The ethical-interpersonal one, though, has always been the more challenging for me. I can assure you that I’ve yet to meet a combat veteran who, once s/he has come to know me, would have begrudged my making money off the project.  After all, that is exactly what I do every day: I am paid, at various times by sources private and public, to serve combat veterans as they try to pave their roads back home.

But I can assure you: every combat veteran who first enters my office has a question at least somewhere in his or her mind, whether at the forefront or in the back nether-regions: Are you another one just doing this for the paycheck?

Is it ever going to be just about me?

Never forget: at least in the United States—and I suspect in Britain, Canada, Australia, and New Zealand as well, throughout the whole world, in fact—combat veterans are used to being “thanked” profusely for their “brave and special” service and then given a number and asked to take a seat along with everybody else.

Life (and creative projects) is/are problematic enough. Let’s take unnecessary ones off the table, shall we?

Education, public service.

So with that freedom in mind, what if it were that, indeed, the story “worked”as much for its medium as for its message?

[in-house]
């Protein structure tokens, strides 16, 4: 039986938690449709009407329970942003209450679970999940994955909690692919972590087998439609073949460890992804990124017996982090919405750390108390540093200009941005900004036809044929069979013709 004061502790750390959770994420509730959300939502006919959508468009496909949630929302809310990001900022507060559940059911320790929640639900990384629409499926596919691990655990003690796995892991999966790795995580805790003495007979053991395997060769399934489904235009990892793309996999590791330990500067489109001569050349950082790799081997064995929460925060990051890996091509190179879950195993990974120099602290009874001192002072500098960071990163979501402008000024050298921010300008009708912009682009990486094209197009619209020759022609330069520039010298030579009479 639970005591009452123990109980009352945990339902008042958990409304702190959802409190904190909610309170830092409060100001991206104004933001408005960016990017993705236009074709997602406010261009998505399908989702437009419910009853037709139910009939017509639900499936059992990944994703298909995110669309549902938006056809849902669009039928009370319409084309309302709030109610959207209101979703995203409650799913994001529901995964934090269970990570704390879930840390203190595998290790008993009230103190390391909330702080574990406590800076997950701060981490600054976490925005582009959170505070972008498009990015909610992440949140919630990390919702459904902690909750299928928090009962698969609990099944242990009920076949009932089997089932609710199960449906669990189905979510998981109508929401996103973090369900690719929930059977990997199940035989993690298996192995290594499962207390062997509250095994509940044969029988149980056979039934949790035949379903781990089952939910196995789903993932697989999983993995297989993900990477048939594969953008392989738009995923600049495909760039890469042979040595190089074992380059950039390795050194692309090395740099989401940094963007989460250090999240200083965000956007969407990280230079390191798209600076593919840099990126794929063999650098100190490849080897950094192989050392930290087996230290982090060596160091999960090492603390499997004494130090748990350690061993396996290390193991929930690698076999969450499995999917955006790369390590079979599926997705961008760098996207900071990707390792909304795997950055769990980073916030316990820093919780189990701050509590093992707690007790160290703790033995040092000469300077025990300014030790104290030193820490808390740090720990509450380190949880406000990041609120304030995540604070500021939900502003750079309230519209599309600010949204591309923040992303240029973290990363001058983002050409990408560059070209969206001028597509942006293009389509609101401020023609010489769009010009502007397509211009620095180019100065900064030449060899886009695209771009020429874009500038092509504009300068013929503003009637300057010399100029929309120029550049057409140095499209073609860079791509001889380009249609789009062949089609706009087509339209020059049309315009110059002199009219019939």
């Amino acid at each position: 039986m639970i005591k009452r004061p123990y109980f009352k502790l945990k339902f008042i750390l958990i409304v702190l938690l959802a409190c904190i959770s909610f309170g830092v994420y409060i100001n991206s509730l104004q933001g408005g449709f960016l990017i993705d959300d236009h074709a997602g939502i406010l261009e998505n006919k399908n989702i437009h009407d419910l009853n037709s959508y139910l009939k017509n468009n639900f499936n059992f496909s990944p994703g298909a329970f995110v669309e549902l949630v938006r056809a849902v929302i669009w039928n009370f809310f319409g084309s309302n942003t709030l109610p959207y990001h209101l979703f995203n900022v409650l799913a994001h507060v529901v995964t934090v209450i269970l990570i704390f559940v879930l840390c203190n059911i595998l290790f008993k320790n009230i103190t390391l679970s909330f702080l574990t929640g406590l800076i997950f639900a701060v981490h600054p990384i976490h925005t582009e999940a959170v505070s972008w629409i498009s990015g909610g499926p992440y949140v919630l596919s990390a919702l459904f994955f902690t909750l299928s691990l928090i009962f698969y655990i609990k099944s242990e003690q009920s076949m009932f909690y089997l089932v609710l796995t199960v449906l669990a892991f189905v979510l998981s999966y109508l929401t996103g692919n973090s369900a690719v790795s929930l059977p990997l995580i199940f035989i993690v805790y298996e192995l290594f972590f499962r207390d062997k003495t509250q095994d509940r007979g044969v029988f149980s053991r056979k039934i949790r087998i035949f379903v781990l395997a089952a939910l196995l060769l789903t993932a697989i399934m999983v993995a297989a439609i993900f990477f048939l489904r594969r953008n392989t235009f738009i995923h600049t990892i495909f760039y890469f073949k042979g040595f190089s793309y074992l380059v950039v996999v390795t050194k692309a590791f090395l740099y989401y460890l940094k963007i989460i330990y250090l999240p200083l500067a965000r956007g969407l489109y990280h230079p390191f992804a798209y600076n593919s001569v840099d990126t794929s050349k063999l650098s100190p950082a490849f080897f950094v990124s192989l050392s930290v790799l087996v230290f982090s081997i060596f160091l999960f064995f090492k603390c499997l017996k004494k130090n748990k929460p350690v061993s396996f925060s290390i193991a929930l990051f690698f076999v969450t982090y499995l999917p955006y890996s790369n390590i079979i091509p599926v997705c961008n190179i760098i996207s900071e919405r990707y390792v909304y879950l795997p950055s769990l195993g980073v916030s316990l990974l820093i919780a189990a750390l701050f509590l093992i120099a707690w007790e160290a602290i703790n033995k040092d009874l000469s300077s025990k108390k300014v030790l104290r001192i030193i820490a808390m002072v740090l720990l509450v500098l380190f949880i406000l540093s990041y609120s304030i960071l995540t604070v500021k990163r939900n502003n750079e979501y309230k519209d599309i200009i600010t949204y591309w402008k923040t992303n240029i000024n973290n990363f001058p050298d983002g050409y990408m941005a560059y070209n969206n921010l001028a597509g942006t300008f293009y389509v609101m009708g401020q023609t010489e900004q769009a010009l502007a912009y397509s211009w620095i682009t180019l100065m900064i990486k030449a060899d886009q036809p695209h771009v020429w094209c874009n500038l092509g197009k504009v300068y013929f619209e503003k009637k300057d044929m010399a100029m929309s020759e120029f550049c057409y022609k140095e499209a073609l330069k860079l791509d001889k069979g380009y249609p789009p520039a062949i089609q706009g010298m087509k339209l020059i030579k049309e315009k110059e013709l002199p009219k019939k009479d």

Well, why don’t I get more data and see?

So here’s the deal: as I continue to put this “Big Idea nonfiction story” together, why don’t I, at least for a while, put it forward  in sound and work on it with you all in that medium?   I guess, in an odd way, I’m going to put on a “one-man show,” although not in the usual sense (or at least I hope so).  One-person shows, after all, usually tell a story about the narrator. I hope instead to tell a story about those whom the narrator has seen and heard—and the brain that those far smarter than the narrator have “seen” for him.

A few people have said that “the show” has worked so far. So now, you be the judge.

As a result, let’s hold off about Villains (what I’d previously promised as this post’s topic), for there will be several points in the “performance” in which that discussion will make more sense. Instead, to buy me some time (packing, remember?), let’s talk a bit about characters. And archetypes.

See you next time.

 

2 responses

  1. I did study acting in high school and college, and writers do have to know Method Acting – or else have a good instinctive bent for it – if they want the characters they create to ring true to readers.